The more frequent your bathroom visits, the more disrupted your sleep becomes. When that is routinely the case, chances are it's nocturia, a condition where you wake up to go to the bathroom more than once a night. Although some cases of nocturia can be easily solved by the remedies above, long-term nocturia may require more support, especially when it results in poor sleep quality and insomnia.

“Many people arbitrarily relate the symptom to urinary issues only,” says Dr. Roger Dmochowski, professor of urology at Vanderbilt University Medical Center in Nashville. “However, many of the patients in this population have multiple coincident issues – for instance, an enlarged prostate and sleep apnea.”

People who have polyuria — which causes excess urine production and is often tied to diabetes, poor kidney function, diuretics, and alcohol and caffeine consumption — might also experience late-night peeing, multiple times a night.

Nocturia is often seen in conjunction with other factors, including:

  • Older age, especially after 50: Approximately 50% of people in their 60s, and as many as 80% of older adults get up at least twice per night to use the bathroom, according to research. “Nighttime urination increases with each decade of life, and in general, above the age of 50, once-a-night urination is considered a normal finding,” Dmochowski says. “There is clearly an aging phenomenon associated with the symptom.”  
  • Sleep apnea: The sleep disorder where people stop breathing multiple times per night, briefly awakening for a few seconds after each incident, can trigger nocturia. “It’s thought that surges in blood pressure you get with sleep apnea affect the kidneys, and that can make more urine, and you end up with nocturia as a result,” Malhotra says. If you awaken enough, you might realize you need to use the restroom, and associate that as the reason you awoke. 
  • High blood pressure: People who have high blood pressure or uncontrolled hypertension are also more likely to experience nocturia. “Heart and lung issues... interfere with the ability of the body to circulate fluid well,” Dmochowski says. “Because so many people do have heart disease, nocturia is very commonly seen in these populations.” If adjusting the timing of your medication doesn’t help, talk to your doctor about other next steps. 
  • Pregnancy: Feeling like you need to pee all the time is a common side effect of pregnancy, especially deeper into gestation, when the womb presses against the bladder. Kegels during pregnancy can be an effective way to help prevent leakage, however nocturia also tends to go away three months after birth. 
  • Urinary Tract Infection (UTI): Having a UTI changes your bladder capacity and increases the number of times you need to pee. Nocturia can also happen as a result of enlarged prostates, an overactive bladder, and bladder stones.  

Possible Medical Treatments for Nighttime Awakening

If these lifestyle changes aren’t effective, you may want to make an appointment with your doctor. Long-term nocturia can disrupt your sleep quality, which has other impacts on your health. “There are now several well-done studies that suggest increased complications associated with this condition, including high blood pressure, heart disease, and recently, some Japanese studies... suggest, with time, increased mortality,” Dmochowski says.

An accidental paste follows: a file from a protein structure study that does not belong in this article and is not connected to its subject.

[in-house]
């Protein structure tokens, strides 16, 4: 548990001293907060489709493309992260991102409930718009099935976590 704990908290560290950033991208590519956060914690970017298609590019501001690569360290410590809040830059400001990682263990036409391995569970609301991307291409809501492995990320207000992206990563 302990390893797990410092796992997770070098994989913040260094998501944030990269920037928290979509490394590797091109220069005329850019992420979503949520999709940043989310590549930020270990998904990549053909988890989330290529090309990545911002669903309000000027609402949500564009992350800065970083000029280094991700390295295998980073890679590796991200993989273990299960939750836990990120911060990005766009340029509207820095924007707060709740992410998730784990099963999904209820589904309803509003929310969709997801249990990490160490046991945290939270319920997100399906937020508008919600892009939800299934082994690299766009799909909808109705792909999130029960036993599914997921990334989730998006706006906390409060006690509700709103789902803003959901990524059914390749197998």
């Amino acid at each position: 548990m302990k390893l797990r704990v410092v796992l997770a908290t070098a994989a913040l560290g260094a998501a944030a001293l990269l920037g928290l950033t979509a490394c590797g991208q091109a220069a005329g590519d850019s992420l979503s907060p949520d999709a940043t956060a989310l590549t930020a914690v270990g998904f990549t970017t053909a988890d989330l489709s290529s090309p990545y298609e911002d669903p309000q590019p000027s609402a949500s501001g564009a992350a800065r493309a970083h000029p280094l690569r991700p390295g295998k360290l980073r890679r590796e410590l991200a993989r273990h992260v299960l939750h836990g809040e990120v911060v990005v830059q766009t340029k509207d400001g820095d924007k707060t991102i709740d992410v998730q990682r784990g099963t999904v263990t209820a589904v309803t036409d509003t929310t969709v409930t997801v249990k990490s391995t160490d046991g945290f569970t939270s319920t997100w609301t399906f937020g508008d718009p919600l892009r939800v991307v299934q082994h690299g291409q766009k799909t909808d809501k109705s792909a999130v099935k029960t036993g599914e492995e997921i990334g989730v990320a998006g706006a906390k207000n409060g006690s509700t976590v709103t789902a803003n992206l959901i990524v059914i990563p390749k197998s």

Tailoring a treatment for nocturia often depends on the cause and other conditions you may have, however your doctor may suggest:

A CPAP machine, if you have sleep apnea

One recent study found that when people with sleep apnea and nocturia began using a CPAP machine, almost half of them were able to reduce their number of nightly bathroom visits.

“In my experience, the most useful intervention, actually, is the use of a CPAP machine at night, with sometimes dramatic improvement in the number of nighttime urination events,” Dmochowski says.

Medication, as a last resot

Desmopression (to help kidneys produce less urine), anticholinergic medicines (to strengthen bladder muscles), and diuretic medicines (to help urine production and high blood pressure) are some common medical treatments. However, most doctors prefer these to be a last resort for nocturia and prefer to treat the underlying cause instead.

“In those cases, treating the underlying insomnia is what’s required, rather than treating the bladder, which might be an innocent bystander,” Malhotra says. “Nocturia might seem like a nuisance, or it might seem trivial, but in some cases, it’s a marker of more serious conditions. If you think you might have a problem, go talk to your doctor, because it may be a symptom of a bigger issue that can be addressed.”

The good news is that nocturia often improves with long-term lifestyle changes, including sleep hygiene. Research suggests these several sleep tips can help reduce nocturia:

  • Spending fewer awake hours in bed, as longer periods of being awake can increase chances of needing to pee.   
  • Minimize noise and block out light to avoid being woken up at night.  
  • Keeping your room at a comfortable temperature of 69 degrees Fahrenheit.  
  • Taking 1 to 2 milligrams of melatonin, which is shown to help with older adults.